Tony Curtis wasn’t just good-looking. He was ridiculously good-looking.
The jet-black, spit-curled hair. The piercing blue eyes. The tight, athletic body. The brilliant smile. The Bronx bravado and machismo. They were all there. He wasn’t just a matinee idol. He was a great actor in a beautiful shell.
I remember the first time I saw Tony Curtis in a film. The film was “Houdini,” and it was one of the many films featured as “Family Classics,” presented by WGN TV in Chicago by the legendary Frazier Thomas. I spent many Sundays with my family, watching classic movies like “Old Yeller,” “When Worlds Collide,” and “My Friend Flicka.” “Houdini” was one of my favorites though, mostly because of the story of Harry Houdini, but especially because of the impossible-to-resist Tony Curtis in the lead role.
I was a pretty clever kid back in the day. I paid attention to details, like actors’ names and directions to my relative’s homes. It’s a trait that has stuck with me to this very day. I knew the name “Tony Curtis,” and as I grew older, I would seek out films featuring stars I had seen that I had liked. Tony Curtis was one of those stars. Sure, I knew he was much older than me, but I didn’t care– I knew that he was good-looking and a good actor. That’s all that mattered to me.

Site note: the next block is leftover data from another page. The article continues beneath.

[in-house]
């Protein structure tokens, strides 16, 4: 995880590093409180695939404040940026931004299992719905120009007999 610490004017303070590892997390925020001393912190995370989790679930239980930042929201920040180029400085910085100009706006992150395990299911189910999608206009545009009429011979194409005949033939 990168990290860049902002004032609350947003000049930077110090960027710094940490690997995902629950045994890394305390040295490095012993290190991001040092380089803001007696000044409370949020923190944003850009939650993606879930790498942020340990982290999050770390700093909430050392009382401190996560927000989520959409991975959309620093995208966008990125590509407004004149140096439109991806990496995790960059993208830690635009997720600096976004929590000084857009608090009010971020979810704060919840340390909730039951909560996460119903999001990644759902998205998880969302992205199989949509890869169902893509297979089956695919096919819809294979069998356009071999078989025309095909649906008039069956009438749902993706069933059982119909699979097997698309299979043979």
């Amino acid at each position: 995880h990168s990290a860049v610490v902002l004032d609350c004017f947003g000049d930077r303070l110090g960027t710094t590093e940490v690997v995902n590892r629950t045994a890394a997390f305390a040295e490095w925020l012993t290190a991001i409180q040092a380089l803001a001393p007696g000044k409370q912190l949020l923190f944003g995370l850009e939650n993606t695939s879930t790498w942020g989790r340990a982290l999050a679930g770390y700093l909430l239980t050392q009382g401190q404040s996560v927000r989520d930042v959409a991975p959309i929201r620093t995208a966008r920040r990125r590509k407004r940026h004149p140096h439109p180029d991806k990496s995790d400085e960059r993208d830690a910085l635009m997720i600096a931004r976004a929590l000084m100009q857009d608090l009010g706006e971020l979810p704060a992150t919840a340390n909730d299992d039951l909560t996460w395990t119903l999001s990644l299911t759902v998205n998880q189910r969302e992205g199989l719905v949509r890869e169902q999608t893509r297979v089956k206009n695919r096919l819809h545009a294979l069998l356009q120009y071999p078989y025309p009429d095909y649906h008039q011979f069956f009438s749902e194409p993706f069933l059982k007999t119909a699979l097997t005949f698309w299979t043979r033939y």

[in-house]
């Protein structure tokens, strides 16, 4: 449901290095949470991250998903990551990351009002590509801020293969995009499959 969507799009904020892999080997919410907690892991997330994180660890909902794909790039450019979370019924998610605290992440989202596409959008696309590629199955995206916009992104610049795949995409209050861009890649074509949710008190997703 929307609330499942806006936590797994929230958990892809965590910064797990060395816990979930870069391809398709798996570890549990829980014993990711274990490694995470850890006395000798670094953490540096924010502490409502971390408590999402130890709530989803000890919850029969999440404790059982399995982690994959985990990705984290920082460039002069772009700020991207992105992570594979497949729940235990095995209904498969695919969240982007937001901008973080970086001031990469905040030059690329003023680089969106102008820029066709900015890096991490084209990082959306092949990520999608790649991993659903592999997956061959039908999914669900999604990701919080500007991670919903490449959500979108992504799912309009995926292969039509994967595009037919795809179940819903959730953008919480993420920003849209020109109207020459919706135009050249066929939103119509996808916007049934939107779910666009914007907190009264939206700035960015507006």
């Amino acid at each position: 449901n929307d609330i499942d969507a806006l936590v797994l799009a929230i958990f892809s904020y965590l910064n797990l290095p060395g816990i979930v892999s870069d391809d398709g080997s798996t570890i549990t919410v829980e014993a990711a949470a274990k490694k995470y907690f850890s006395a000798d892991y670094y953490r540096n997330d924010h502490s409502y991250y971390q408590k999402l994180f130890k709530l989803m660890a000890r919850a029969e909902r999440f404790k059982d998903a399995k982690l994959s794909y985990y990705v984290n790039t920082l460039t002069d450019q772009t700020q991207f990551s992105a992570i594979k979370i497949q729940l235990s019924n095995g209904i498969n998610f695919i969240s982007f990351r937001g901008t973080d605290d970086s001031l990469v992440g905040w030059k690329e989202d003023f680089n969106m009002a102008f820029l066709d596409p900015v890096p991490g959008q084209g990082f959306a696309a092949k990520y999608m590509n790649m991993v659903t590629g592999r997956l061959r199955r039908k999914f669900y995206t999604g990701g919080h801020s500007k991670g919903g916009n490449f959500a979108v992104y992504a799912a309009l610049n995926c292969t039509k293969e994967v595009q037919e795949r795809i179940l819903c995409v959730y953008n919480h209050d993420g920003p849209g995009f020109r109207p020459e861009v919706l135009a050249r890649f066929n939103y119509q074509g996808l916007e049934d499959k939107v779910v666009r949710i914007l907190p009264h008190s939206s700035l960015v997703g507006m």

One of my favorite films was “Trapeze.” It featured Curtis and Burt Lancaster, with the sultry Gina Lollobrigida in her first American movie role. It was a tense, sexy movie that featured Curtis and Lancaster in all forms of skimpy attire. My young gay self could hardly stand it.
It would be years before I finally caught all of the incredibly funny “Some Like It Hot,” with Curtis, Jack Lemmon and Marilyn Monroe in the hilarious cross-dressing camp classic. It quickly became one of my all-time favorite films– featuring someone I had admired for years, even though I never really had the chance to know how good he was at comedy as well as drama.
I could go on about his later years: the crummy movie choices, the multiple wives, and the bouts with drugs and recovery– but I really prefer to remember Tony Curtis for the man he was at the top of his game. I wanted to be him. I wanted hair like his, lips like his, eyes like his. He was the man every woman (and many men) wanted, and the man every man wanted to be. He was, for me, my original heartthrob.